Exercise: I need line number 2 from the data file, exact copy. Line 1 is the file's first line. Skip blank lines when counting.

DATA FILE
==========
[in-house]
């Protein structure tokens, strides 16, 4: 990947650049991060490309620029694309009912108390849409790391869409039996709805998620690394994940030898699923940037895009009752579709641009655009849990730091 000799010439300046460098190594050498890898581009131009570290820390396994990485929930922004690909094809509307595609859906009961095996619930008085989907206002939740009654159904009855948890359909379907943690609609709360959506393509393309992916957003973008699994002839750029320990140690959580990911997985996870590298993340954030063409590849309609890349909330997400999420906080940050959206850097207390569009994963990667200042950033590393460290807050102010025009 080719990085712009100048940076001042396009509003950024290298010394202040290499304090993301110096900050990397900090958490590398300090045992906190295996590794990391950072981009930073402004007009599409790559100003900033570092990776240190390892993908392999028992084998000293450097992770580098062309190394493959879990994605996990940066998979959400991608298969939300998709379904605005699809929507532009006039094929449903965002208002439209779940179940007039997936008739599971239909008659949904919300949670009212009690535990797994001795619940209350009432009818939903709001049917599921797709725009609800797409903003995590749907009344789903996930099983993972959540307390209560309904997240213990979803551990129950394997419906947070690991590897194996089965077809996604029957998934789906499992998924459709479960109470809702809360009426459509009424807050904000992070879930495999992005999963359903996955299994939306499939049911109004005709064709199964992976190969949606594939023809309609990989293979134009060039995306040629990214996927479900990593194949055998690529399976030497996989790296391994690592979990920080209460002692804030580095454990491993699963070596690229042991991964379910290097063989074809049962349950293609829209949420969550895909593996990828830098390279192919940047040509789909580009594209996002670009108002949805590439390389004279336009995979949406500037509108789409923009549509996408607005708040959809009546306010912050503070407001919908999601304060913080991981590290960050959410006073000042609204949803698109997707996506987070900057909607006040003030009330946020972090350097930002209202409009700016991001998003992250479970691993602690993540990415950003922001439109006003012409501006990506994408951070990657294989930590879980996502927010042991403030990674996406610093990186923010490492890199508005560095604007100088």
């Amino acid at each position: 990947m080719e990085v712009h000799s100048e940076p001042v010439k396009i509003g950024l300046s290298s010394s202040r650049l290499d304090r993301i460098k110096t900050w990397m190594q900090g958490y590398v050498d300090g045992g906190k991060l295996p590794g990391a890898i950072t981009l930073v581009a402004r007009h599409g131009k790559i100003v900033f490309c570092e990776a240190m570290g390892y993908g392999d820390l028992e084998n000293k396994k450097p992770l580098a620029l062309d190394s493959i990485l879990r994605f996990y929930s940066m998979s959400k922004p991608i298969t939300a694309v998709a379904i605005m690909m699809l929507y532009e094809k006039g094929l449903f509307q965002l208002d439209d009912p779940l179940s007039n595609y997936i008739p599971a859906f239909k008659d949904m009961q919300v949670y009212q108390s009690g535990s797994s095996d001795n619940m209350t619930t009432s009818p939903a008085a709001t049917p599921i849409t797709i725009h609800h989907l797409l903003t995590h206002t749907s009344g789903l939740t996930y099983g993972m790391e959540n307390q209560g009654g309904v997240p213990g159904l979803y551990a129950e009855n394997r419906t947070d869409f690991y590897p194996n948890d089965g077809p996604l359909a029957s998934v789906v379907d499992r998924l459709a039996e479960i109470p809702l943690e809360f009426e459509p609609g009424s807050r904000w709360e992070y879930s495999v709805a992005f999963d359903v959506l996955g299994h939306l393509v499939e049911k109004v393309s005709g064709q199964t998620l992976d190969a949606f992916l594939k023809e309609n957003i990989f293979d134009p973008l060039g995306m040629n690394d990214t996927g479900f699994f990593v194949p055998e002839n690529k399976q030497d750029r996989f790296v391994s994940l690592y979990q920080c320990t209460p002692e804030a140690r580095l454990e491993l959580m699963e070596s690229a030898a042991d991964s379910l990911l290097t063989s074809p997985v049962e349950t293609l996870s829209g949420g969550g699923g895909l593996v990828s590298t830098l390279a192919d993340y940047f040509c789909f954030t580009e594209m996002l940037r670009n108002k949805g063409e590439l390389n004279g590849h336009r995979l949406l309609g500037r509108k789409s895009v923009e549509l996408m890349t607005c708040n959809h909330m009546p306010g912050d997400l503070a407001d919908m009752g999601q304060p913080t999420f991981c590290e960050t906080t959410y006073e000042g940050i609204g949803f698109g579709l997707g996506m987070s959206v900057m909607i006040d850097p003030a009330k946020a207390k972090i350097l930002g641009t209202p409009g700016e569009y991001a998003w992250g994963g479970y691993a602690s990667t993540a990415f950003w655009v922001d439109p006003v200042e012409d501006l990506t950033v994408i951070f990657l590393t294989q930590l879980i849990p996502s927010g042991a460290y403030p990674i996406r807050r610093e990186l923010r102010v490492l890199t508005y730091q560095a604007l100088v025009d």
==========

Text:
């Protein structure tokens, strides 16, 4: 990947650049991060490309620029694309009912108390849409790391869409039996709805998620690394994940030898699923940037895009009752579709641009655009849990730091 000799010439300046460098190594050498890898581009131009570290820390396994990485929930922004690909094809509307595609859906009961095996619930008085989907206002939740009654159904009855948890359909379907943690609609709360959506393509393309992916957003973008699994002839750029320990140690959580990911997985996870590298993340954030063409590849309609890349909330997400999420906080940050959206850097207390569009994963990667200042950033590393460290807050102010025009 080719990085712009100048940076001042396009509003950024290298010394202040290499304090993301110096900050990397900090958490590398300090045992906190295996590794990391950072981009930073402004007009599409790559100003900033570092990776240190390892993908392999028992084998000293450097992770580098062309190394493959879990994605996990940066998979959400991608298969939300998709379904605005699809929507532009006039094929449903965002208002439209779940179940007039997936008739599971239909008659949904919300949670009212009690535990797994001795619940209350009432009818939903709001049917599921797709725009609800797409903003995590749907009344789903996930099983993972959540307390209560309904997240213990979803551990129950394997419906947070690991590897194996089965077809996604029957998934789906499992998924459709479960109470809702809360009426459509009424807050904000992070879930495999992005999963359903996955299994939306499939049911109004005709064709199964992976190969949606594939023809309609990989293979134009060039995306040629990214996927479900990593194949055998690529399976030497996989790296391994690592979990920080209460002692804030580095454990491993699963070596690229042991991964379910290097063989074809049962349950293609829209949420969550895909593996990828830098390279192919940047040509789909580009594209996002670009108002949805590439390389004279336009995979949406500037509108789409923009549509996408607005708040959809009546306010912050503070407001919908999601304060913080991981590290960050959410006073000042609204949803698109997707996506987070900057909607006040003030009330946020972090350097930002209202409009700016991001998003992250479970691993602690993540990415950003922001439109006003012409501006990506994408951070990657294989930590879980996502927010042991403030990674996406610093990186923010490492890199508005560095604007100088």